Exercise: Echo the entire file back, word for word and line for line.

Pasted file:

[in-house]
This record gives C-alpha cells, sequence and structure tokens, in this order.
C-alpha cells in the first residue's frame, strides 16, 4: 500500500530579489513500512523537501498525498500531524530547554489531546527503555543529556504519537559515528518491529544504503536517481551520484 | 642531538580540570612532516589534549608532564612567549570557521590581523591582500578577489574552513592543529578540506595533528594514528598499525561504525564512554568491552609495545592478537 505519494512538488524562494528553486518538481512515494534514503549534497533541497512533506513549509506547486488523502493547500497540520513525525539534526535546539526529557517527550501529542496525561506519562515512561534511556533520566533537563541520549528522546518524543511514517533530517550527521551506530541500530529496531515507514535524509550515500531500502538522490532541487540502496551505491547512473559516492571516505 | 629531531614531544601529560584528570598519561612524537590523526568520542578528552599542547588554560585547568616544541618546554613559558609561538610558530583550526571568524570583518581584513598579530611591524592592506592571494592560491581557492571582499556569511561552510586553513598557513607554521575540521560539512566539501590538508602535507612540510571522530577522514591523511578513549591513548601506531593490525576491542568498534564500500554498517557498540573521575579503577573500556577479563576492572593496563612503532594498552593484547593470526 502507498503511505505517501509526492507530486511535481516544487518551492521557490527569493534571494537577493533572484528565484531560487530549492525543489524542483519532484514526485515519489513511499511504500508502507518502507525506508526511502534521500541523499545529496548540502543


[in-house]
This record gives C-alpha cells, sequence and structure tokens, in this order.
C-alpha cells in the first residue's frame, strides 16, 4: 500500500530579489513500512523537501498525498500531524530547554489531546527503555543529556504519537559515528518491529544504503536517481551520484 | 642531538580540570612532516589534549608532564612567549570557521590581523591582500578577489574552513592543529578540506595533528594514528598499525561504525564512554568491552609495545592478537 505519494512538488524562494528553486518538481512515494534514503549534497533541497512533506513549509506547486488523502493547500497540520513525525539534526535546539526529557517527550501529542496525561506519562515512561534511556533520566533537563541520549528522546518524543511514517533530517550527521551506530541500530529496531515507514535524509550515500531500502538522490532541487540502496551505491547512473559516492571516505 | 629531531614531544601529560584528570598519561612524537590523526568520542578528552599542547588554560585547568616544541618546554613559558609561538610558530583550526571568524570583518581584513598579530611591524592592506592571494592560491581557492571582499556569511561552510586553513598557513607554521575540521560539512566539501590538508602535507612540510571522530577522514591523511578513549591513548601506531593490525576491542568498534564500500554498517557498540573521575579503577573500556577479563576492572593496563612503532594498552593484547593470526 502507498503511505505517501509526492507530486511535481516544487518551492521557490527569493534571494537577493533572484528565484531560487530549492525543489524542483519532484514526485515519489513511499511504500508502507518502507525506508526511502534521500541523499545529496548540502543